I guess they thought no one would notice, or maybe they didn´t notice that there were people watching, or maybe they completely forgot that there were any other people in the world. But for two days in a row, two separate couples got it ON right there in the ocean.

There were people watching of course.

I happened to be in the very same wave sets, a short distance away, both times. An occasional side'glance was irresistable. The first couple melted themselves into each other, right where the waves broke around them. She was in a tight leg'lock around his waist, her arms around his neck. As the waves enveloped and revealed them, their union was made visible to all. I got to thinking what a wonderful blending of worlds that must be, you know.... The swelling of the wave all around them lifting them together into weightlessness, and then exploding all around them, enveloping them in a force bigger than themselves, rolling and turning them, pulling them back out and exploding again, and again, and again..... Hmmm....

The next day, I just happened to out in the waves again -- like I am every day, right in front of our favorite little restaurant run by one of our village neighbors. This couple joined me and then forgot about me. Their blending was more discreet, and the waves a bit calmer. They held their ground just out from the breaking point of the waves. Thus they were simply lifted into weightlessness and gently dropped, and lifted again and gently dropped. You saw only their heads for the most part. But ah, the expressions on her face told all -- absorbed, passionate, reveling in their immersion.... If you happened to glance over their way, that is.

Like how do you top that?
Okay, I´ll behave myself.

Dear little Luis! I have always waved and sent him sweet smiles, reminding him that we are neighbors so he would be accustomed to me. The other day, we were each on our own side of the fence separating our yards. He was playing with sticks and I was slashing away at the strangling vine threatening our mango trees.

When I spoke to him, he came right over and handed me two little sticks! A great gift. I ran and got him a banana. A BANANA! He was all over it. So then, I got him his very own box of crayons and the three pieces of blank paper I have left -- red, green, and yellow construction paper. He became the embodiment of Picasso in the heart of creative passion. He quickly searched out a flat piece of stone and began transforming the green paper into solid yellow with a concentration of body and mind and soul that is the envy of all artists! His entire body was involved and there was only yellow appearing on green in his universe... Or, well, he was the universe.

.... and last night! Robert and I and friends were walking down our little road and there he was with his Great Grandfather. They were standing in the patio of others of our friends. He waved me over to him, beamingly radiant!! Oh my heart. He took my hand and stared into my eyes with such love, with such a pure and huge smile on his face.....

...back at the beach: It is full moon so the waves are outrageous and wild right up to the beach so all of us are uttlerly absorbed, and in the end we are all happily exhausted with the riding of them and the tumbling in them.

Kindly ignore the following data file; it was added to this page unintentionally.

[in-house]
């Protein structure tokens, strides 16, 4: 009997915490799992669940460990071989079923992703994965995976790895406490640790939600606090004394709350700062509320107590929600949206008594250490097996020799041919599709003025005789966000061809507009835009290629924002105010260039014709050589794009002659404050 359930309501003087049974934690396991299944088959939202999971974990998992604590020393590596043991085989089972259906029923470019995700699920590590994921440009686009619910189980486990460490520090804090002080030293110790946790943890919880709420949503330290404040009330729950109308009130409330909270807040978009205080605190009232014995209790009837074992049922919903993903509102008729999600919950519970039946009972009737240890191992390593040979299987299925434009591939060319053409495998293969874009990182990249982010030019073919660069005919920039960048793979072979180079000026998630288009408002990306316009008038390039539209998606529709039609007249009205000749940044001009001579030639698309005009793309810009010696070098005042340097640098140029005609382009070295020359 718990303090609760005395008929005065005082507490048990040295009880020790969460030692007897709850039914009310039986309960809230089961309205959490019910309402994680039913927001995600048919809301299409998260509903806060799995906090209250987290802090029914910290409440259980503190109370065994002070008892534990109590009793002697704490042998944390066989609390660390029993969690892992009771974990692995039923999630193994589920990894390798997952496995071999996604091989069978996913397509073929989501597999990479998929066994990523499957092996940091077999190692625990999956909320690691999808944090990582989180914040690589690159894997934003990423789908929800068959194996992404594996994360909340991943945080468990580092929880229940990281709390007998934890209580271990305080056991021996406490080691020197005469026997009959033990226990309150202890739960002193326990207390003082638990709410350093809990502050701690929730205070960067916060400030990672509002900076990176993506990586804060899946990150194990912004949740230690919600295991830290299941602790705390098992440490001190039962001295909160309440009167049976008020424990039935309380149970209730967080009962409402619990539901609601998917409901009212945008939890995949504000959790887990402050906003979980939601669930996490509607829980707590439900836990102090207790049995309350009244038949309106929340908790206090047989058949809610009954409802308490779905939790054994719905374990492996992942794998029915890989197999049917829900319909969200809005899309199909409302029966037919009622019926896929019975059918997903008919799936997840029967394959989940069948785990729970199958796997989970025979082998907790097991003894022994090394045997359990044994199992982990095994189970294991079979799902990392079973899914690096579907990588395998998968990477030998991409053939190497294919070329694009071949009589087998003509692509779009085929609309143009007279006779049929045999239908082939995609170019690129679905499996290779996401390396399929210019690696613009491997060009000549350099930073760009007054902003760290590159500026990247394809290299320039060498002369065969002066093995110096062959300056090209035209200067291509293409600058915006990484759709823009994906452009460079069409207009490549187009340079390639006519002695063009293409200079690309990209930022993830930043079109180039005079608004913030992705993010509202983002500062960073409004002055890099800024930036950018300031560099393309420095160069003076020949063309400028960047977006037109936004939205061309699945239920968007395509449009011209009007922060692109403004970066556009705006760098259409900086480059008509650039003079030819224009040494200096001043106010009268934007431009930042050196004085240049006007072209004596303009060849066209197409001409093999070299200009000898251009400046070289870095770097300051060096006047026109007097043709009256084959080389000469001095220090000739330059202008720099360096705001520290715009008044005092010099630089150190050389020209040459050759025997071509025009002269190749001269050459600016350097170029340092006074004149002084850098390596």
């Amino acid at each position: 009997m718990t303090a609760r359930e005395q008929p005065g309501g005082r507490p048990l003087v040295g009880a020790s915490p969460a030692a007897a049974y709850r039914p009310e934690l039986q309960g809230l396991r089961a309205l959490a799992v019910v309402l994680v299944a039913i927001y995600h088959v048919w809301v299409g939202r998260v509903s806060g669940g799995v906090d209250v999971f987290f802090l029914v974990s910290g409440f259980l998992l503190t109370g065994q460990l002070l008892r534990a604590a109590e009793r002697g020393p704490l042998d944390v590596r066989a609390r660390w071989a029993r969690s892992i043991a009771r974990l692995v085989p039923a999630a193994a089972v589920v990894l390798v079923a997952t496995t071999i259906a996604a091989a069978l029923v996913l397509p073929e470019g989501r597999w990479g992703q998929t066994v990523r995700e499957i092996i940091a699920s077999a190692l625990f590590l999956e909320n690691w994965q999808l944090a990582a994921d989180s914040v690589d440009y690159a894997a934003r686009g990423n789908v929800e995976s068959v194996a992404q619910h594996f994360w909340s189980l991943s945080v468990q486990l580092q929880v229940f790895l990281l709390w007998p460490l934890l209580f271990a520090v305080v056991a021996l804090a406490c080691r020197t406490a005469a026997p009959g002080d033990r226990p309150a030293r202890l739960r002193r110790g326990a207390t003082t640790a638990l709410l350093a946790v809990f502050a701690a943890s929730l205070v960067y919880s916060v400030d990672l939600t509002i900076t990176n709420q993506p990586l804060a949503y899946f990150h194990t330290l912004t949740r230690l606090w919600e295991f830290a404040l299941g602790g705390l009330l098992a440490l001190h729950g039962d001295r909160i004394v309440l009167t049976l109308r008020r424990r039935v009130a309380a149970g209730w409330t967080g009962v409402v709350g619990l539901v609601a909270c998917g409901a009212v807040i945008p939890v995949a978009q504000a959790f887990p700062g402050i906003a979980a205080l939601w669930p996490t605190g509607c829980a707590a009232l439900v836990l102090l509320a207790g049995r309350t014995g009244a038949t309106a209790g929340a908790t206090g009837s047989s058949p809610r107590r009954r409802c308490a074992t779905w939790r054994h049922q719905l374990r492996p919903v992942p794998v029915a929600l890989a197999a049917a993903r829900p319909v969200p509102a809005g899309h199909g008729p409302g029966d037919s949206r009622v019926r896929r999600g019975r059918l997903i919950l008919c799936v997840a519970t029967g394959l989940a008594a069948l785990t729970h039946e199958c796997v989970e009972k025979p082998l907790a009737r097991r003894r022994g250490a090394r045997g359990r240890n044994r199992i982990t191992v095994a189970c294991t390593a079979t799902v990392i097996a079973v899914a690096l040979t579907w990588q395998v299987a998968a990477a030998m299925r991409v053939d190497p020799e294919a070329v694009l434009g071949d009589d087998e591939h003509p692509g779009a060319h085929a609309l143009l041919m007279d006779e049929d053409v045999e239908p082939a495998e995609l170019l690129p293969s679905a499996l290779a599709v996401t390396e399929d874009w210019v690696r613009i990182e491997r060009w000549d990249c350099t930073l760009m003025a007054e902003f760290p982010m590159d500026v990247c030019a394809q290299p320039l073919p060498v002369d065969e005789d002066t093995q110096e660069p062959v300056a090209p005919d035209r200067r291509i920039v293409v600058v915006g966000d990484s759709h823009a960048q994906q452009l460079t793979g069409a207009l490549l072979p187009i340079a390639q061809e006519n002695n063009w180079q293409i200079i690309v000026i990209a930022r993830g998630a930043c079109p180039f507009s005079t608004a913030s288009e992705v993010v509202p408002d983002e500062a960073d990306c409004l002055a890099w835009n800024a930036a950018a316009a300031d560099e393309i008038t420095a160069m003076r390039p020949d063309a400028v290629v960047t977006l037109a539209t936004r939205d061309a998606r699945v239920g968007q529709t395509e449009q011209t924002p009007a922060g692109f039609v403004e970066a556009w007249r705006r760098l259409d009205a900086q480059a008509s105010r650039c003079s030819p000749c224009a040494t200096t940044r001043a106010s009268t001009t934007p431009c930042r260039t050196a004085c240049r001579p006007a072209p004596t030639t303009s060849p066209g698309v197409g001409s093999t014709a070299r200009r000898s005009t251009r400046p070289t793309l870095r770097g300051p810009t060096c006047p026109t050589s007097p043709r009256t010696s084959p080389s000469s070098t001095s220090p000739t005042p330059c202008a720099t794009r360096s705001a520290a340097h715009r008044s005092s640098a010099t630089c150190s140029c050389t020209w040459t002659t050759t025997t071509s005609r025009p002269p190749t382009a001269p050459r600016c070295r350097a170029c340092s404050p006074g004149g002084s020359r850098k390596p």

...back at the house: Peter and Robert and David (Peter´s dad) are busily helping put up more cement posts with that 90 pound home'made ladder and its one pole precariously balanced to hold it in the air. From these new poles will emerge a carport and shade for the house.

And Robert got the electricity hooked up so we just hit a switch and there is Light. Next come the fridge, the juicer, the crockpot, and so on. The villagers always assume the first thing we will purchase is a television. Ummmm, not likely.

Robert gave me three beautiful fragrant rosebushes (now planted around the house) for my birthday, and all the other flowering plants from previous birthdays are in full bloom.

And the rains are beginning. The first rain was last night, getting us all up at 3 am to help Peter and David each get their tents (with no rain fly) under porch roofs (rooves).

And all that signals the fast approaching end of this journey. I will probably have one more Mexico entry before this blogspot reverts back to musings from whereever and whatever comes to me. We have maybe 10 days left... Maybe not even that. Maybe a week.

We are so HERE, so slowed down now, so laid back. It took a long time -- we hit a lot of bumps. But the waves and flowers and villagers kept combing our energies into a peaceful flow. It is a privilege to be here in our little salty place. Love to you all, whoever is out there.

Friday, May 9, 2008

Interlude & Lights

I like to wake up just before dawn and sit quietly before a candle, with my dulcimer tuned to a simple drone.

As the dawn slowly lightens the sky and makes visible the fiery red bugambilia (Spanish for bougainevillea), I tune my voice to the lowest note I can hold, and slowly work up and down the scale, a little higher every few minutes. In the end, I have two clean octaves, and start singing those songs I have loved and carried with me since I lived in the foothills of the Himalayas more than half a lifetime ago.

The birds dance all around my voice, and an occasional cow sets a new bass note. A chorus of roosters sets a scale that travels from our far end of the village all the way to the other end, and back again. A timpany of dog barks sets in now and again. Accents of Spanish float by...

Quite often, this marvelous reverie is brought abruptly to a halt with a leap from a feisty kitten... although today, Cheneke (prounounced "cha-NAY-kay") crept up quietly onto the upturned edge of the dulcimer and settled down above my rhythmic fingers and watched, head to one side for quite some time before biting them.